Running Injuries

I have been giving a lot of thought lately to running injuries. Not because I am injured, but because my shoes are getting a bit long in the tooth and I will need to replace them soon to help starve off any injury. The last time I let my shoes go to long I ended up with a slightly injured ankle that took about a month to fully heal.

I did some looking around on the net for avoiding running injuries and the best one I found was at Hal Higdon’s site. His tips for healthy running include:

1. Obtain proper equipment: Few sports cost as little as running. Our main item of equipment is a pair of running shoes, costing less than $100 for most people. Fashionable clothing and fancy watches definitely are icing on the cake. Don’t scrimp on footwear. Acquire shoes that are appropriate for your biomechanics. And when the shoes begin to show wear, throw them away. Most running injuries can be traced to the point where the shoe touches the ground.

2. Train Intelligently: Don’t just stumble from one workout to another, not knowing what you plan to run tomorrow, next week, next month, or even next year. Set goals, but give yourself time to meet those goals. If you don’t have a coach, there are many training resources online: both schedules and answers to your questions.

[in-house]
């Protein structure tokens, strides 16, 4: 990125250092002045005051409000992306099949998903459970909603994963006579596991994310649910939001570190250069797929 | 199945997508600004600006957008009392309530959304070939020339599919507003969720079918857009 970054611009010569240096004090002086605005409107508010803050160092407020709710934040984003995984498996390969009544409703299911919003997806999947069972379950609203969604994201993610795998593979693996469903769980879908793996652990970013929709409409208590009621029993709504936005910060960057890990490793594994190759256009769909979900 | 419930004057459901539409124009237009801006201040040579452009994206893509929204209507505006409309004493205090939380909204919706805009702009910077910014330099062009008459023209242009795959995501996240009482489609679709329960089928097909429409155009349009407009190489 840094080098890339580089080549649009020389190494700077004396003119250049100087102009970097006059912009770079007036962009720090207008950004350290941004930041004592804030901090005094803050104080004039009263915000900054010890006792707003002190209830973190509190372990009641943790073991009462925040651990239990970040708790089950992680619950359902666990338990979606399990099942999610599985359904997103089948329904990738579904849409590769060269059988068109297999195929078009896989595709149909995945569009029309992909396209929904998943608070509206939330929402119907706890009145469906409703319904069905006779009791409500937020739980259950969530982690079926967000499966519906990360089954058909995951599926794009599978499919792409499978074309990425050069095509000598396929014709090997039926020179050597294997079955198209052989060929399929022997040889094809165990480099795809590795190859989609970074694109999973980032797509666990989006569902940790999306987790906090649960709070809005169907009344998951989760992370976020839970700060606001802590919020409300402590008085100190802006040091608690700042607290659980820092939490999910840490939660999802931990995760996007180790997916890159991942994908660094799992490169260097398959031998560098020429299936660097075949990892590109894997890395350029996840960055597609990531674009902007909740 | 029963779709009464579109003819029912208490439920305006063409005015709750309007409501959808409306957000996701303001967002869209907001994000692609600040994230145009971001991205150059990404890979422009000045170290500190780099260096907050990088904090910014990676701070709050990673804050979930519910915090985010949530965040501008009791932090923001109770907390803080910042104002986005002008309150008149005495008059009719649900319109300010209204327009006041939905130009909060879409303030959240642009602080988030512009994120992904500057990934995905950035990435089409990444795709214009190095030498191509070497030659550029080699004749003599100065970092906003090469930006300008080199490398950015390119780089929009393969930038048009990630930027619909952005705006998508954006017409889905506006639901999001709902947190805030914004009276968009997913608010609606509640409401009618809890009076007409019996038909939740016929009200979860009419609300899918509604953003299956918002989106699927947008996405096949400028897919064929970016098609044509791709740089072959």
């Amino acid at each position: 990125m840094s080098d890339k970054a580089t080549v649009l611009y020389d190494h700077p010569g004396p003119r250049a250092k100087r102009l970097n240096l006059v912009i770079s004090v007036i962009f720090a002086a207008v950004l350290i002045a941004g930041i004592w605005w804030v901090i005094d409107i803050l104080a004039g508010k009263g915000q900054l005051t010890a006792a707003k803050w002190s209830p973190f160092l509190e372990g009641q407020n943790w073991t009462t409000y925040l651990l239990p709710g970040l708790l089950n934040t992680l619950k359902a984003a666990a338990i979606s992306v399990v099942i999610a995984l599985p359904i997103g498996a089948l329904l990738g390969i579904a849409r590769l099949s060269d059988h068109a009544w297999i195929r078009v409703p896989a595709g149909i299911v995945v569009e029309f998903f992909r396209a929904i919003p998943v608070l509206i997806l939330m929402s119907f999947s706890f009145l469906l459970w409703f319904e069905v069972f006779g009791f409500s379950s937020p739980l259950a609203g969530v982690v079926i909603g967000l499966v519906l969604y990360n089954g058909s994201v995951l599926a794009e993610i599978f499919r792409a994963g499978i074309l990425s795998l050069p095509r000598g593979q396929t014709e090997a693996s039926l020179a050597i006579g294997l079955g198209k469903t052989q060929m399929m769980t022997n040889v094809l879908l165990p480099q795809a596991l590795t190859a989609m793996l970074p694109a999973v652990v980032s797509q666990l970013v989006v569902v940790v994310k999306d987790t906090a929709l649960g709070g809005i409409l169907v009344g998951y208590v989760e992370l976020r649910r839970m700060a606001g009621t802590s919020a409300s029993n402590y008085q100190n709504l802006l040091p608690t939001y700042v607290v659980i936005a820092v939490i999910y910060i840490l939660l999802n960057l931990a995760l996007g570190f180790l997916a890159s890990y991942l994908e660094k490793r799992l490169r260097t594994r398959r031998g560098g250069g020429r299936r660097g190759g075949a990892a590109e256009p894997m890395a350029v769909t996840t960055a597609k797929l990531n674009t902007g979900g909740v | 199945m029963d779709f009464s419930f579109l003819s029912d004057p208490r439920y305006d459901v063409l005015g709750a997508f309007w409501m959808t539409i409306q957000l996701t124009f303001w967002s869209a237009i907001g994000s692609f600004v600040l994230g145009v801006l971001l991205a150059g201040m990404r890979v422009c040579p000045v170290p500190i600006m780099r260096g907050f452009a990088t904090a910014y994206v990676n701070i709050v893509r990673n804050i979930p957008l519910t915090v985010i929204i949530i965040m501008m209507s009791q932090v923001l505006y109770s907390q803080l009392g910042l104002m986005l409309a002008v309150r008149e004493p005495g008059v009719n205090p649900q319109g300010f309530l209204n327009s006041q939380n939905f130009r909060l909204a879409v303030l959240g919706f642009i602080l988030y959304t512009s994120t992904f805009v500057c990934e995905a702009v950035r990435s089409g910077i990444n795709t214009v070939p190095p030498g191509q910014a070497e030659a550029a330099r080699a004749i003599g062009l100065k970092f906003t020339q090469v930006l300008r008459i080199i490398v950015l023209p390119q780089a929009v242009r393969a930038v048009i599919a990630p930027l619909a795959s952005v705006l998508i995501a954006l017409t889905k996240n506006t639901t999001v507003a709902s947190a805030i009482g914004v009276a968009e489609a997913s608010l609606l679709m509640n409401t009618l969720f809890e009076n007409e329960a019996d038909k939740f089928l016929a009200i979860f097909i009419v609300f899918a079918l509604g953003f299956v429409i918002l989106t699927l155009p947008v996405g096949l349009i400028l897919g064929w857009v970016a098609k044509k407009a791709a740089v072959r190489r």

3. Find your red line: Through trial and error determine the point (usually miles run) at which point you become overtrained and/or get injured. Then back your training down to a point below that red line. Sometimes you can nudge this point upward by pushing on it gently, but everyone has a red line beyond which they get hurt. Find yours!

4. Never get out of shape: This is the simplest secret for avoiding injury: Keep running. Maintaining a solid base level of fitness means that when you want to increase your training to achieve a specific goal, such as a marathon, you don’t need to push too hard or too fast. Mileage increases should be made gradually.

5. Keep a diary: You don’t need to record every workout in detail, but record trends, so that if you do get hurt you can look back and figure out why. Mileage trends are important, but so are activities around running. If you got hurt in a race, maybe it was because you jumped out of a car after a four-hour drive just before competing.

6. Utilize professionals: If injured and several days rest doesn’t result in a miracle cure, seek medical intervention. The runner’s best friend is often a podiatrist, but other sportsmedicine experts from orthopods to chiropractors to physical and massage therapists also offer healing hands.

I think this is a pretty simple, yet totally effective list that sums up pretty much all a runner needs to do to HELP from getting injured. I think that any runner who trains seriously will have their share of injuries during the course of their running lifetime. Perhaps these tips will keep those injuries minor instead of major.